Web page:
ajdelange

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I'm really curious to see what below freezing temperature does to range as Rivian has chosen not to add a heat pump...
Rivian has a heat pump as do all of these cars. They just don't use it in reverse to draw heat from the air as Tesla (and some others do) but look at the trouble Tesla has been having recently.

...or proper cold weather preconditioning.
How have you concluded that Rivian's preconditioning is inadequate or missing?

Hopefully we can get some more specific range tests, the only accurate ones being from 100% to 5% at a relatively steady speed, no major altitude changes, and temperatures listed. Lots of people improperly math out range.
EPA range numbers are useul for rough comparisons of vehicles because they take out the variability, to the extent that is possible, in realized range on the road but what is really of interest is consumption data (Wh/mi). It is that which you use during a trip to determine your "fuel condition" at any given point and on which you base your determination as to whether you will reach your destination without a supplemental charge. What we want to see reported by people who are actually operating the trucks is the Wh/mi they see in town, the Wh/mi they see on the highway, how many wH/mi are added when the temperature drops below freezing, how much rain adds and, of particular interest to these trucks, how many Wh/mi are added when going off road into, for example, sand.


Photos of the trip computer showing efficiency and mileage is ideal. Unfortunately it's like 0-60 times and people often exaggerate.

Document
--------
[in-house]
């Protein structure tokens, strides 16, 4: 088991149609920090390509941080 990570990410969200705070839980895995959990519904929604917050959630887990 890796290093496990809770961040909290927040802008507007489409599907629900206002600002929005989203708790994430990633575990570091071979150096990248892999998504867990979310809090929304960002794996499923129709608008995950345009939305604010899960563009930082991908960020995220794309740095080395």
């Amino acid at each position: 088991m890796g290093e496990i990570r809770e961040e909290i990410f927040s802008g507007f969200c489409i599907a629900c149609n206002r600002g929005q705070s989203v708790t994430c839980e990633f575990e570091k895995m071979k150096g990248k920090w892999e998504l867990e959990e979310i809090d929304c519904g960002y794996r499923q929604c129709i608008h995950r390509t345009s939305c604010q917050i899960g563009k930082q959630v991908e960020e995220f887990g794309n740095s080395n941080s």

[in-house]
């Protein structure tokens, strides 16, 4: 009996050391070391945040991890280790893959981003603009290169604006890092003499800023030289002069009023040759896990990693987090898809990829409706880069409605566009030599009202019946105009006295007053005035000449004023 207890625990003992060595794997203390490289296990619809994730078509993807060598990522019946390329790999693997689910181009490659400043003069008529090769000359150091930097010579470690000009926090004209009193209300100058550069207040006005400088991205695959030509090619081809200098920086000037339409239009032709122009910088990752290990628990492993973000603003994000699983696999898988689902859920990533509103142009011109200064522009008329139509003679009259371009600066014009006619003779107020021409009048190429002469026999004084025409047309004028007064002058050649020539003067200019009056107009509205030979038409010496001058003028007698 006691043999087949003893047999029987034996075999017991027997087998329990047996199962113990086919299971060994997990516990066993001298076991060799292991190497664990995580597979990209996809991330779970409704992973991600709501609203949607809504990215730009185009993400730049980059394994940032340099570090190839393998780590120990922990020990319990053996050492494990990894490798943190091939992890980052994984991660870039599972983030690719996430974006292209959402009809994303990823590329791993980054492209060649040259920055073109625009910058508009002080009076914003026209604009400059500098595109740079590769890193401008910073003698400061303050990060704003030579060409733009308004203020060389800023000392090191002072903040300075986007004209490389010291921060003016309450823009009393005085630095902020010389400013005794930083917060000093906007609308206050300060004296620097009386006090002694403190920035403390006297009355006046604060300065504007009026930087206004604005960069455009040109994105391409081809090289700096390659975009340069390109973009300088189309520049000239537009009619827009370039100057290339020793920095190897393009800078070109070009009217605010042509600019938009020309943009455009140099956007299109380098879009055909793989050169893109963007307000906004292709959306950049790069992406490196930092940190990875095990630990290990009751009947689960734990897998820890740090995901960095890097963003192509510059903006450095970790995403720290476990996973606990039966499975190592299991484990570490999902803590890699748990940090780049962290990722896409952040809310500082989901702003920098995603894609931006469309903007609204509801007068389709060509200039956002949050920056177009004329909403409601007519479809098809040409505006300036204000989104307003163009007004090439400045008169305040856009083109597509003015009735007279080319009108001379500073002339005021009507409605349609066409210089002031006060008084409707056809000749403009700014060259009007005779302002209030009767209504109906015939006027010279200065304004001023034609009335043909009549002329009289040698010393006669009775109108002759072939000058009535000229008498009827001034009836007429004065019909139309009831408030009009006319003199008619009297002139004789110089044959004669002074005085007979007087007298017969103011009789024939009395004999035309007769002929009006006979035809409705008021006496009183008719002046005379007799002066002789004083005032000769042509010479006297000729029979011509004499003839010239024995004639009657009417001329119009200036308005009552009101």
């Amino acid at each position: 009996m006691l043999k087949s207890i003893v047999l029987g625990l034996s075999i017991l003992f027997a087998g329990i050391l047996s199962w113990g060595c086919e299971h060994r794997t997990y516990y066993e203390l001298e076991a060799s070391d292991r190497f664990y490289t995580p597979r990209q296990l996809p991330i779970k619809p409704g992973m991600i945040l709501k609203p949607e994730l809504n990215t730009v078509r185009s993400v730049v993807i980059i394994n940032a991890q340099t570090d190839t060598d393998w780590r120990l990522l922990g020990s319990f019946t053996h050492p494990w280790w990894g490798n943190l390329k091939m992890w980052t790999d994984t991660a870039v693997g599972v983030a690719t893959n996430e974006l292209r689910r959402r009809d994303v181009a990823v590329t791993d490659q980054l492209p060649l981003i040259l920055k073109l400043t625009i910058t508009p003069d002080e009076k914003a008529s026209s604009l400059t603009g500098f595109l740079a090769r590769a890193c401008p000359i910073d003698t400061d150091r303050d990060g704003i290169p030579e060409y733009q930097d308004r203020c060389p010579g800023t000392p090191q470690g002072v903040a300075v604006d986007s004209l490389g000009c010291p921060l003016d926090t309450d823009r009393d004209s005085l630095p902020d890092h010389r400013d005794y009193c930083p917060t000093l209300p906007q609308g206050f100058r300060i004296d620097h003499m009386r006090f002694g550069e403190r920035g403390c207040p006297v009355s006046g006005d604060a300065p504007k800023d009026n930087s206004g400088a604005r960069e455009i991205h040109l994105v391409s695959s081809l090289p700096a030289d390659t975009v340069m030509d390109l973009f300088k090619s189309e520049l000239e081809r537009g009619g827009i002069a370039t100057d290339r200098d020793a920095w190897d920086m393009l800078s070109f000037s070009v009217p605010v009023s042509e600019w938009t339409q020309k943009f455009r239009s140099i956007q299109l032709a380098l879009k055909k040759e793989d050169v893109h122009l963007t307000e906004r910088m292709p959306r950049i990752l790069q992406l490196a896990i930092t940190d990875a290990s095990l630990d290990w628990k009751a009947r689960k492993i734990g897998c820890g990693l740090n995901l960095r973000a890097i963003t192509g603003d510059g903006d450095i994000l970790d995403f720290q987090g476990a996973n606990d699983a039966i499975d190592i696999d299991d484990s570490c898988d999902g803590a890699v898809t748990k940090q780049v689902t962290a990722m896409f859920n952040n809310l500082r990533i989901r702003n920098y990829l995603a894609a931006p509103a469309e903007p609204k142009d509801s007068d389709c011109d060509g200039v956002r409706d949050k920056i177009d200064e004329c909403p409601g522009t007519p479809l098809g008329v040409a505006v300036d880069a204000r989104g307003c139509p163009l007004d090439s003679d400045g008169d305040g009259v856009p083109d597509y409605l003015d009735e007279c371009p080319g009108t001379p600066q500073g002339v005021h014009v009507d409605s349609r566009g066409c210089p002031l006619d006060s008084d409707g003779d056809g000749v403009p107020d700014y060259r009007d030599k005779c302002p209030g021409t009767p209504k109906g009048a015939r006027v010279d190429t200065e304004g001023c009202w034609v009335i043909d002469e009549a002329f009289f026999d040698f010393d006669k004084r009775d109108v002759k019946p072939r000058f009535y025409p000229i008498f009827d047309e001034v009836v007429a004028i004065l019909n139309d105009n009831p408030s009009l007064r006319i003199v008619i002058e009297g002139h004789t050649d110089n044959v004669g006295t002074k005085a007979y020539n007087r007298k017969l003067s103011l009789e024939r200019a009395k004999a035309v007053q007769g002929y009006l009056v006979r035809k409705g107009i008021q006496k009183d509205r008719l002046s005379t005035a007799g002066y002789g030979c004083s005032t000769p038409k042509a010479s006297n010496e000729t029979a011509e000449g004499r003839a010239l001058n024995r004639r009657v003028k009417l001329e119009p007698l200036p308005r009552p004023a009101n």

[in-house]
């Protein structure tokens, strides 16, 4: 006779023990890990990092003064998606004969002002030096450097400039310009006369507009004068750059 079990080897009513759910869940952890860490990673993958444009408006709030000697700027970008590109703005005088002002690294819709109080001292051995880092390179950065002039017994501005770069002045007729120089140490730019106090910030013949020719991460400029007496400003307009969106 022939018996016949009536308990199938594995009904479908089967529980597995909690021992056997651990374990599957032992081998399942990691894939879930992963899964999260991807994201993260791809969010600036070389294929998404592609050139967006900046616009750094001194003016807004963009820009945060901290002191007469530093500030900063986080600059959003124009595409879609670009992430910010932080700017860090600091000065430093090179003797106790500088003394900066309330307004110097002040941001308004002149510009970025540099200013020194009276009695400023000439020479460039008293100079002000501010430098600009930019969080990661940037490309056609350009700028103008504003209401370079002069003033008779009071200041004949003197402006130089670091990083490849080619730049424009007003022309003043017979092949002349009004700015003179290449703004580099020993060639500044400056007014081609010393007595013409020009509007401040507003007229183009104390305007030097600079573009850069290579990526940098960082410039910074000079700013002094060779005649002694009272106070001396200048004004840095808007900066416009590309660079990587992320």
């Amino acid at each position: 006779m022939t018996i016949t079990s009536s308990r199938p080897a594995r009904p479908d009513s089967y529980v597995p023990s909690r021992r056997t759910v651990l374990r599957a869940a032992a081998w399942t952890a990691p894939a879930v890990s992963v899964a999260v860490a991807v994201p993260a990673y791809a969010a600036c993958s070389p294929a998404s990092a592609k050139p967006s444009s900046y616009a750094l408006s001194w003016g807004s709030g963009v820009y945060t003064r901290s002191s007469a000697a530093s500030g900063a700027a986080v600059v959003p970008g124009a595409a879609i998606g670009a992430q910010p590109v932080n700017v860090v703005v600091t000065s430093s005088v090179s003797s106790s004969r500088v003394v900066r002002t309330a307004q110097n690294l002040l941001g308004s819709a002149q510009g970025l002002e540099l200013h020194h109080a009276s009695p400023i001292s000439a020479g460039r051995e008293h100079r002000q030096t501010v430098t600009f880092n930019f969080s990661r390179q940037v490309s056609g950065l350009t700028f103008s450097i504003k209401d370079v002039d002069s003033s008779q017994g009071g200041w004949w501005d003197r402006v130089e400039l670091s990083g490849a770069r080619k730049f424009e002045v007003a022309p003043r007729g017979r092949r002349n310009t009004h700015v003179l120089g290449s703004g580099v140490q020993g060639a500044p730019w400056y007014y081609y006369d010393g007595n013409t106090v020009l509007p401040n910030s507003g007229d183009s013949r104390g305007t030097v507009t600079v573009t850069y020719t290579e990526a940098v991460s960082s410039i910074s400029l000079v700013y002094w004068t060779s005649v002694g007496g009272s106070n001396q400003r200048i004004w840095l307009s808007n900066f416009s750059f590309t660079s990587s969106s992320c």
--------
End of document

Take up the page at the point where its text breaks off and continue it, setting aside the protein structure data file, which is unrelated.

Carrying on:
What we really hope for is that folks like the people that did TeslaFi and Stats will release similar apps for the Rivians. That would depend, of course, on the existence of an API. Is there one?[/QUOTE]

 
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ajdelange

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I really hope they enable on command both cabin and battery Preconditioning when cold. I'm more worried about impacts of not heating the battery up than heating the cabin.
The battery heats itself when current is drawn from it and the inverters and motors produce more heat when they are propelling the vehicle. These components all sit on cooling loops and, of course, those loops can also contain resistive heaters. The consequence is that the battery will be warm within a few minutes of departure. Regen may be limited until that happens.
 

ajdelange

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this is what rivian said about not having a heat pump


"The R1 vehicles are designed with active battery heating achieved through power electronics in the system, essentially mimicking the behavior of a heat pump," explained a Rivian spokesperson. "This allows for battery temperatures to be maintained to provide appropriate energy output from the battery pack for optimizing range and cabin conditioning. This system supports the R1 vehicles' overall performance in cold weather."